A number of the men on the Memorial served with battalions from interstate. One of these is Stephen Grainger Rabone. He was a Queenslander by birth, born in Townsville on 12 June 1895, but his father Stephen Thomas Rabone was living at Burwood in Sydney during the war years. Stephen’s mother had died and his father had remarried, his step- mother being Mrs E.L. Rabone in the file. Stephen was educated at Toowoomba Grammar School (grad. 1912) and was a bank clerk with the Bank of Australasia in Toowoomba when he decided to enlist. He travelled to Sydney, perhaps to discuss his decision with his father, and enlisted there on 6 December 1917.
By late 1917 enlistments in the AIF had slowed to a trickle, as men and their families realised the enormous risks of front-line service. The long casualty lists from Gallipoli and France made signing up a courageous decision – a type of courage quite different perhaps from the exhilaration and exuberance of the early enlistments. Stephen was 22 years and 6
months old, 5’6” tall, weighing 144 pounds; he had a dark complexion, brown eyes and brown hair, and was of the Church of England religion.
Stephen was inducted at Liverpool in Sydney’s west, and moved immediately to the Show Ground Camp near the CBD. He was attached to the 1st Depot Battalion before joining the 26th Reinforcements of the 3rd Battalion. With this body he embarked for Europe at Melbourne on the transport A71 Nestor – a voyage that was to last nearly two months. He disembarked at Liverpool in England on 30 April 1918, and was immediately sent to the training facility at Sutton Veny. As he prepared for service at the front he was transferred to the 35th Battalion, a 9th Brigade battalion of the 3rd Division, made up mainly of men from Newcastle and known as “Newcastle’s Own”.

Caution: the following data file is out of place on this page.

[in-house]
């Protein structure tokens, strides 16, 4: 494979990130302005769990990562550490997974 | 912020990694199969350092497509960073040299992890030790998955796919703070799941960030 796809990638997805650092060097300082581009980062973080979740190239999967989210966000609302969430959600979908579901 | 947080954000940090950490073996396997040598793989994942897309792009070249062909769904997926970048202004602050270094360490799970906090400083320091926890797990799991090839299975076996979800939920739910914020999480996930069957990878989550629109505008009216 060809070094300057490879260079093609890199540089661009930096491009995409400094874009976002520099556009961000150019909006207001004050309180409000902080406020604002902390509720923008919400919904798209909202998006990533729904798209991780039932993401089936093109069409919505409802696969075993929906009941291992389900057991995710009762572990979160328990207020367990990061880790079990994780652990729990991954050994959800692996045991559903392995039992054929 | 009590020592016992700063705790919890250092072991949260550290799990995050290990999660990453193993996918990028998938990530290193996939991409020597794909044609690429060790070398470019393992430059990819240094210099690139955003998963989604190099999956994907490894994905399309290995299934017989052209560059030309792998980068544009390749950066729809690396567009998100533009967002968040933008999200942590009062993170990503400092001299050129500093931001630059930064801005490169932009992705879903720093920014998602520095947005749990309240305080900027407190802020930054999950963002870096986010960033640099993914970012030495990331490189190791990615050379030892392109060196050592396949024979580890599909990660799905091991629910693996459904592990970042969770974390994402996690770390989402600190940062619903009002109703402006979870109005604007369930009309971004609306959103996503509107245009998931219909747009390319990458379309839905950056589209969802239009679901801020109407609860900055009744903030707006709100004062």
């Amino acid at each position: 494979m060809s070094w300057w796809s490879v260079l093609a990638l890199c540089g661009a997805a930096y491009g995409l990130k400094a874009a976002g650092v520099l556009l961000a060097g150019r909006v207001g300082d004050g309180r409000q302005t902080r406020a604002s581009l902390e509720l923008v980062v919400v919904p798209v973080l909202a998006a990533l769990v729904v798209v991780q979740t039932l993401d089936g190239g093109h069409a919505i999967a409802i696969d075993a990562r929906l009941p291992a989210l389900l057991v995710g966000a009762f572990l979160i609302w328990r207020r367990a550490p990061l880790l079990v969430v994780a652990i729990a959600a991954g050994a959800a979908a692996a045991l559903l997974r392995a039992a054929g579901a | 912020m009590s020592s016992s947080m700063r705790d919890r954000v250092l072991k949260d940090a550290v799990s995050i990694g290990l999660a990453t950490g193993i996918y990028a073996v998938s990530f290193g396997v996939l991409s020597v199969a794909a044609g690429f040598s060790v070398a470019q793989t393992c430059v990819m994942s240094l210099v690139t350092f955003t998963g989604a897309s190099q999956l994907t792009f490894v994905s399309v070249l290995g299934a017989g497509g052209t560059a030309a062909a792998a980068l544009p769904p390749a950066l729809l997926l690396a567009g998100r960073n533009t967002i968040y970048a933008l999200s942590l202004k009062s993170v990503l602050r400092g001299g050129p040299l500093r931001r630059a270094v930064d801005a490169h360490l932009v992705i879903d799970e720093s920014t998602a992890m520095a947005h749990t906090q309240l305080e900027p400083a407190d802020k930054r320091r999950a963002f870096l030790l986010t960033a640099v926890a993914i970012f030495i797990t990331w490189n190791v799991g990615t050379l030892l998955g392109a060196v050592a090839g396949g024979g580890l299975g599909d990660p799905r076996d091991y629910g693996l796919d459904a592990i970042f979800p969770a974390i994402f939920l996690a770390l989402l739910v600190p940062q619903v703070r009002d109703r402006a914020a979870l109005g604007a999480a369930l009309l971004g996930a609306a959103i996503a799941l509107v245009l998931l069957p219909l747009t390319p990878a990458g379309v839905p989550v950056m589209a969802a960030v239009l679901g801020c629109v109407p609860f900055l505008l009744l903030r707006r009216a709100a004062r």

He crossed the Channel on 22 July and passed through the depots to be taken on strength by his battalion on 31 July. Just eight days later Stephen found himself in the first phase of the great offensive – the “Black Day” of the German army – as the Allies began the continual advance that would lead to an armistice in November. Unfortunately, after just three weeks’ front-line service Stephen was killed in action on 22 August, on a day that the battalion took all its objectives, but still lost sixteen men killed as it pushed the Germans closer to defeat.
Stephen Rabone was buried nearby at the Point 80 French Military Cemetery, known today as the Cote 80 National Cemetery, Etinehem (grave D.16). It is located about 8 kilometres south of Albert. On his body were found a few possessions that were sent home to his father in Sydney. Among them was a cheque book of the Bank of Australasia, a wallet, cards and photos.
The medals, plaque and scroll for Stephen were collected by his father and step-mother at ceremonies in Sydney in the early 1920s. In the larger cities these ceremonies were public expressions of the pride felt by communities trying to assuage their grief and find some meaning in the sacrifices made by all – their children and themselves.
In later correspondence the army wrote to the officer in charge of the Toowoomba Drill Hall, Newtown, advising him of the loss of a former member of the local militia. The Taxation Office wrote to the army to verify the details of Stephen’s service for reconciliation with the Bank of Australasia’s income tax records. Stephen Rabone was 23 years old when he died.
Toowoomba Grammar School Archive Records state that he started school on 24th July 1909 and left on 1st June 1912. The School Magazine of November 1918 states: RABONE, S.GRAINGER – Eldest son of S. Rabone, now of Sydney – at School 1909. Killed in action in France, August 8th, 1918.